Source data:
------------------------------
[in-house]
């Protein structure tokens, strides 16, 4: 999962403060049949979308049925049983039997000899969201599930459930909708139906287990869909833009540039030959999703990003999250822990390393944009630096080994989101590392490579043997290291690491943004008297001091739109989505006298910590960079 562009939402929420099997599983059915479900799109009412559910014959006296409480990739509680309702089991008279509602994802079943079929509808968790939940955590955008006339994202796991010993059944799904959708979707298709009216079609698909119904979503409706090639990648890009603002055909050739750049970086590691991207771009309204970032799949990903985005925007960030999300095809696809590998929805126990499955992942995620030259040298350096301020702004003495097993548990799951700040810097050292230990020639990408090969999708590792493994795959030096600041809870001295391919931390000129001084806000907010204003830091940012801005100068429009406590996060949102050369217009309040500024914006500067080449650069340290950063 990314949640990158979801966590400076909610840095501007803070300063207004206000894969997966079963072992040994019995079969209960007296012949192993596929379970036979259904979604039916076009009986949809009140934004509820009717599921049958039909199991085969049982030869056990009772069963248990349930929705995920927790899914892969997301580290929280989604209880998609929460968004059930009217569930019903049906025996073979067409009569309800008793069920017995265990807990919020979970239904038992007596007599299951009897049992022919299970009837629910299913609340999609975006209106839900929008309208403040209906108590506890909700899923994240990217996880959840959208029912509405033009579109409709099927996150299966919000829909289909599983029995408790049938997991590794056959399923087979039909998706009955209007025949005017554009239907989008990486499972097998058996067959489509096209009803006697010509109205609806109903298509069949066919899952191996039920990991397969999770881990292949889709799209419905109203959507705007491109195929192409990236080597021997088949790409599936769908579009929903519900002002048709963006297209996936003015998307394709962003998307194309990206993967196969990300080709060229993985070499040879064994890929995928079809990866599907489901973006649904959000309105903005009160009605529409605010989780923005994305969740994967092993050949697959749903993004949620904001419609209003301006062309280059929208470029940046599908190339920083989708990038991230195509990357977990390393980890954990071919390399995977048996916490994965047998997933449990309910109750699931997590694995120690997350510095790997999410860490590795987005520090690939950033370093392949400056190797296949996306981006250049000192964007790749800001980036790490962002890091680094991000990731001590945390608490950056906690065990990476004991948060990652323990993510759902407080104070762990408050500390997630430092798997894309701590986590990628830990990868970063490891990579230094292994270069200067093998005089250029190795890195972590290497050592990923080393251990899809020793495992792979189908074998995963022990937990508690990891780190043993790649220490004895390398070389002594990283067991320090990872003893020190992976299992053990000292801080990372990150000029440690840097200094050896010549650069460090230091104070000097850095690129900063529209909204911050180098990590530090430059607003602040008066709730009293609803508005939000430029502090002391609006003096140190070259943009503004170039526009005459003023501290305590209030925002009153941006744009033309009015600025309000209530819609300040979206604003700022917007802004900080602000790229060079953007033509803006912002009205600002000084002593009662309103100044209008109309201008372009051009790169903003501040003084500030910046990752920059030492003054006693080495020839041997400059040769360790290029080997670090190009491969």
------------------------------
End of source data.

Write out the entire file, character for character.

[in-house]
């Protein structure tokens, strides 16, 4: 999962403060049949979308049925049983039997000899969201599930459930909708139906287990869909833009540039030959999703990003999250822990390393944009630096080994989101590392490579043997290291690491943004008297001091739109989505006298910590960079 562009939402929420099997599983059915479900799109009412559910014959006296409480990739509680309702089991008279509602994802079943079929509808968790939940955590955008006339994202796991010993059944799904959708979707298709009216079609698909119904979503409706090639990648890009603002055909050739750049970086590691991207771009309204970032799949990903985005925007960030999300095809696809590998929805126990499955992942995620030259040298350096301020702004003495097993548990799951700040810097050292230990020639990408090969999708590792493994795959030096600041809870001295391919931390000129001084806000907010204003830091940012801005100068429009406590996060949102050369217009309040500024914006500067080449650069340290950063 990314949640990158979801966590400076909610840095501007803070300063207004206000894969997966079963072992040994019995079969209960007296012949192993596929379970036979259904979604039916076009009986949809009140934004509820009717599921049958039909199991085969049982030869056990009772069963248990349930929705995920927790899914892969997301580290929280989604209880998609929460968004059930009217569930019903049906025996073979067409009569309800008793069920017995265990807990919020979970239904038992007596007599299951009897049992022919299970009837629910299913609340999609975006209106839900929008309208403040209906108590506890909700899923994240990217996880959840959208029912509405033009579109409709099927996150299966919000829909289909599983029995408790049938997991590794056959399923087979039909998706009955209007025949005017554009239907989008990486499972097998058996067959489509096209009803006697010509109205609806109903298509069949066919899952191996039920990991397969999770881990292949889709799209419905109203959507705007491109195929192409990236080597021997088949790409599936769908579009929903519900002002048709963006297209996936003015998307394709962003998307194309990206993967196969990300080709060229993985070499040879064994890929995928079809990866599907489901973006649904959000309105903005009160009605529409605010989780923005994305969740994967092993050949697959749903993004949620904001419609209003301006062309280059929208470029940046599908190339920083989708990038991230195509990357977990390393980890954990071919390399995977048996916490994965047998997933449990309910109750699931997590694995120690997350510095790997999410860490590795987005520090690939950033370093392949400056190797296949996306981006250049000192964007790749800001980036790490962002890091680094991000990731001590945390608490950056906690065990990476004991948060990652323990993510759902407080104070762990408050500390997630430092798997894309701590986590990628830990990868970063490891990579230094292994270069200067093998005089250029190795890195972590290497050592990923080393251990899809020793495992792979189908074998995963022990937990508690990891780190043993790649220490004895390398070389002594990283067991320090990872003893020190992976299992053990000292801080990372990150000029440690840097200094050896010549650069460090230091104070000097850095690129900063529209909204911050180098990590530090430059607003602040008066709730009293609803508005939000430029502090002391609006003096140190070259943009503004170039526009005459003023501290305590209030925002009153941006744009033309009015600025309000209530819609300040979206604003700022917007802004900080602000790229060079953007033509803006912002009205600002000084002593009662309103100044209008109309201008372009051009790169903003501040003084500030910046990752920059030492003054006693080495020839041997400059040769360790290029080997670090190009491969």